US Defense procurement - counterfeit parts rife

Discussion in 'The Intelligence Cell' started by smartascarrots, May 23, 2012.

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  1. From the Beeb.

    The scale is quite astonishing but I guess any organisation that gives away parts of its supply chain throws itself on the mercy of its suppliers and their priorities.

    Still, it's nice to know good old Blighty can still hold its head up proudly.

     
  2. I know those cnuts at lyrico have been supplying me with counterfit pens, the f**kers never work.
     
  3. seaweed

    seaweed LE Book Reviewer

    It's a short step from here to China insinuating fake parts into the supply chain that contain deliberate bugs or failure nodes in order to sabotage US 'Defense'.
     
  4. Seaweed, read 'Cyber War'. Supposedly, current thinking is that is has already been done.
     
  5. When I read the article, I had to wonder. Without knowing the details, I can only see two possibilities: that the customer didn't do any of their own quality control but left that instead to their suppliers; or that the fakes were of high enough quality to pass the QC measures.

    If the first, it's pretty damned complacent whereas if the latter it's more a political than technological problem.

    If it's been sent from my HTC Sensation using Tapatalk then I'm probably pissed.
     
  6. Its endemic in China. Large companies moved - or worse, outsourced - their manufacturing facilities to the Far East. In China, counterfeiting is rampant, often encouraged by the Government. And often the 'fakes' come from the same factories that produce the genuine article (!) but using cheaper components and no QC cycle.

    Blame it on MBA types putting the shareholder's thirst for bottom line profit first. US companies have always always always tried to increase profits by cutting costs and squeezing margins, rarely by increasing volume. And it is always counter-productive in the long term, not that shareholders care about that, nor the stockmarket, which is rarely concerned about long-term potential.
     
    • Like Like x 1
  7. Perhaps it's just the same reason as the British and Canadian companies i.e. there's a bigger profit to be made that way?

    Not everything's a big, scary, deliberate conspiracy, you know. Sometimes a cigar is just a cigar.

    If it's been sent from my HTC Sensation using Tapatalk then I'm probably pissed.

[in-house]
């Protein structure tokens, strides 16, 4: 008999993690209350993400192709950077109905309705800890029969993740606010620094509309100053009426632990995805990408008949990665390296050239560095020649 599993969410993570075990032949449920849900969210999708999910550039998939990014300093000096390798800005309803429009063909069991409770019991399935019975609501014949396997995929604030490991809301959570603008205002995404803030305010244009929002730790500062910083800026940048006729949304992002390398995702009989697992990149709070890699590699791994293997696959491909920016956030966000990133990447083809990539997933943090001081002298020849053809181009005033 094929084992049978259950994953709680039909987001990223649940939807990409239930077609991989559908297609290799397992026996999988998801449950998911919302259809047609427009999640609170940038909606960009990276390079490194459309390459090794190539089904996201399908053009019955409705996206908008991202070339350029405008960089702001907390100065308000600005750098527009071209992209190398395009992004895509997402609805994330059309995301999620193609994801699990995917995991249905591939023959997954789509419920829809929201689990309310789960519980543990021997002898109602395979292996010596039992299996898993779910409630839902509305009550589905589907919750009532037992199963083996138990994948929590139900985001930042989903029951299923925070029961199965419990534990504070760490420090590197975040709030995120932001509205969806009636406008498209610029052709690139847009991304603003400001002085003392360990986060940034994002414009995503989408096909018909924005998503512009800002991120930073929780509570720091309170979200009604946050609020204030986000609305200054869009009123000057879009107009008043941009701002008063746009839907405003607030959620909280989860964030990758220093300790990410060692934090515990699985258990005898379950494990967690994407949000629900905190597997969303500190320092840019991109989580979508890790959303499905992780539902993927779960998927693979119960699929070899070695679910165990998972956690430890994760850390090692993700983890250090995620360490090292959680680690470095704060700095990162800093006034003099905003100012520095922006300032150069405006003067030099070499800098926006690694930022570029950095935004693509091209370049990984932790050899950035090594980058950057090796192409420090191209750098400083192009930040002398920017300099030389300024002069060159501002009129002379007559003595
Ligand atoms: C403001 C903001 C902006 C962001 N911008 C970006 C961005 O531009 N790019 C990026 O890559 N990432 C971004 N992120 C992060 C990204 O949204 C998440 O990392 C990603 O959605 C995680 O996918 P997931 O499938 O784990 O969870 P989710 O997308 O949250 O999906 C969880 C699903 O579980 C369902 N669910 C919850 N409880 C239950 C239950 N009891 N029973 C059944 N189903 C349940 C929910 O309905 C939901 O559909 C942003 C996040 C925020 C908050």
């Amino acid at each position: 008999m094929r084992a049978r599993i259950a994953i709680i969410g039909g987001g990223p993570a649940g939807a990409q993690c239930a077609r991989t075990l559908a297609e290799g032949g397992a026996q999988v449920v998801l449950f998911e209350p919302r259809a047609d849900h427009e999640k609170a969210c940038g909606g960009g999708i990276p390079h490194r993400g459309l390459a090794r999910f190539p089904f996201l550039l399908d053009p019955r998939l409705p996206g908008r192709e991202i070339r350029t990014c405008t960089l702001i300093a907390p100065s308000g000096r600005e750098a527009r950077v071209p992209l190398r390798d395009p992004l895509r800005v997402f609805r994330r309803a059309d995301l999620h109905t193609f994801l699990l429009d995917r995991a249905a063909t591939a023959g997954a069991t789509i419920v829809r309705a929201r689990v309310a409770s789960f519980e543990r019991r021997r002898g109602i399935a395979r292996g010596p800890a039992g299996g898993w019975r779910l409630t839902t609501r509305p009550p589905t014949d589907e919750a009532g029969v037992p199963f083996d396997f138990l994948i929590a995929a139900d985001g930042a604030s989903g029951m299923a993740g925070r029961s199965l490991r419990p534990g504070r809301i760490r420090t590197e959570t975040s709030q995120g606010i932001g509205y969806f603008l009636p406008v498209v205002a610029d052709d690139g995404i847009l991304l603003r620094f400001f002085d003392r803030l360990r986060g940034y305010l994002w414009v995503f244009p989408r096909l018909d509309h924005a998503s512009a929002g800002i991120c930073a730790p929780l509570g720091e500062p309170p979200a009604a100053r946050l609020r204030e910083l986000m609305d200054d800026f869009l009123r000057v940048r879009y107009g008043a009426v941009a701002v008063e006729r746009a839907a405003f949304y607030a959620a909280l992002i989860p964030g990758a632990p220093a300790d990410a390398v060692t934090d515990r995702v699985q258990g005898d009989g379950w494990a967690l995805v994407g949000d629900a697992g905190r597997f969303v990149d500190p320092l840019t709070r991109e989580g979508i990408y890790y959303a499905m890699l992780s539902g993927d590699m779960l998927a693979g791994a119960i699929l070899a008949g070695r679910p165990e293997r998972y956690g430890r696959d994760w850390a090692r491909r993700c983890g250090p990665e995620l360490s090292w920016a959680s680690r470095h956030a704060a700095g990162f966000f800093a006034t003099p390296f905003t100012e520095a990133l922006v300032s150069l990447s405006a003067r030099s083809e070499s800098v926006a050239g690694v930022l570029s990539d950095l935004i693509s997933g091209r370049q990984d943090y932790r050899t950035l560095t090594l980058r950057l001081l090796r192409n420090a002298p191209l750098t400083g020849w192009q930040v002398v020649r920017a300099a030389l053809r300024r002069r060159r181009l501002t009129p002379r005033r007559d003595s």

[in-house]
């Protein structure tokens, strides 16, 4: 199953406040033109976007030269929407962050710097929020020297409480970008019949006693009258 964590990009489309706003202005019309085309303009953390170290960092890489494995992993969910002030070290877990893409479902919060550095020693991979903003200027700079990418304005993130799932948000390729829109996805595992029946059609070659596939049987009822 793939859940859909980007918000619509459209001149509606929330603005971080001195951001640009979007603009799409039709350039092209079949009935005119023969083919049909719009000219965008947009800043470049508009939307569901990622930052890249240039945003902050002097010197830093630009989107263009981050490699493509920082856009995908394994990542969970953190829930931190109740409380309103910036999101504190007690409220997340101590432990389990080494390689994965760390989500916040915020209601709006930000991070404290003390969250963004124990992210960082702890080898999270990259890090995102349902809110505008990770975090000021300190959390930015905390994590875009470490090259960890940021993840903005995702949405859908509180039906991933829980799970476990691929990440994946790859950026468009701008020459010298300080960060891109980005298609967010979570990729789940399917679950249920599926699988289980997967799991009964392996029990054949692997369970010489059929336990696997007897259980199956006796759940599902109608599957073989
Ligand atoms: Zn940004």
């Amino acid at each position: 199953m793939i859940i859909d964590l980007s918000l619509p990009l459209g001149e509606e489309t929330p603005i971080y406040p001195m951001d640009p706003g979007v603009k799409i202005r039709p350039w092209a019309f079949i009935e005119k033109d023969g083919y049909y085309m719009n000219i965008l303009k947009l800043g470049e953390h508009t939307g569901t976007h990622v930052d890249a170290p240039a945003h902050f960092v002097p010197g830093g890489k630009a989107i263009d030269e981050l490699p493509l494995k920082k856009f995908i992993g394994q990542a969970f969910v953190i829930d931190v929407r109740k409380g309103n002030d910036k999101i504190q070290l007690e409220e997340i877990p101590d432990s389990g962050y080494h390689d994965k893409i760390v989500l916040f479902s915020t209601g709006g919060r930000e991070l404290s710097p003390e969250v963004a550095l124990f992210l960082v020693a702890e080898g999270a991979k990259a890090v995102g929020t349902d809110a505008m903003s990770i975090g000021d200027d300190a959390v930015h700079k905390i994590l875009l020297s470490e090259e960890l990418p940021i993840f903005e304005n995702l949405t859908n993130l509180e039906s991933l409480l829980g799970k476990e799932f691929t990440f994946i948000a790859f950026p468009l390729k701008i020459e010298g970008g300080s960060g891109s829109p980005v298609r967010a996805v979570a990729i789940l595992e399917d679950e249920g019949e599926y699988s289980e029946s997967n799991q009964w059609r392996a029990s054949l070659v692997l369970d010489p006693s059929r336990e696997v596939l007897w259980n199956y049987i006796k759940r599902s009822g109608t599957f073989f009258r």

8. No wonder their subs a burnin!
     
  9. Have you noticed the "odd" numbered multicore processors that arrive at competative prices? Genuine parts but with one or more possibly defective cores, selected out during quality checks and sold on the strength of the remaining active cores. Not a scam, but possibly sailing close to the wind.

    B
     
  10. ugly

    ugly LE Moderator

    The UK defence companies idea of QC is appalling. I audited a big European supp;lier at the start of a project where I was embedded and they on the surface looked very good. The problem is to keep costs down the sub out all the work and accept paperwork instead of actually inspecting and testing the kit themselves. The biggest shock was when I asked their despatch department if they understood the liability behind using rubber stamps with numbers vice signing to confirm an order is fit to despatch. I actually pulled the standard which they were quoting and asked them a few questions which they couldnt answer.
    I ended up quarantining 2 years worth of production to inspect it and rejected over half on viual inspection alone.
    They didnt like me, pulled my security clearance and made life difficult. I had the last laugh as after I left they were told my costs were coming out of their margin! I wasnt cheap!
     
  11. A little confused as to how the UK can be close to China regarding the source of fake parts, we don't have any manufacturing industry left!!! I am guessing parts are bought by UK companies, and then sold on?
     
  12. All those DIIF bits n pieces, servers, switches et al. Yep - probably recording all this as we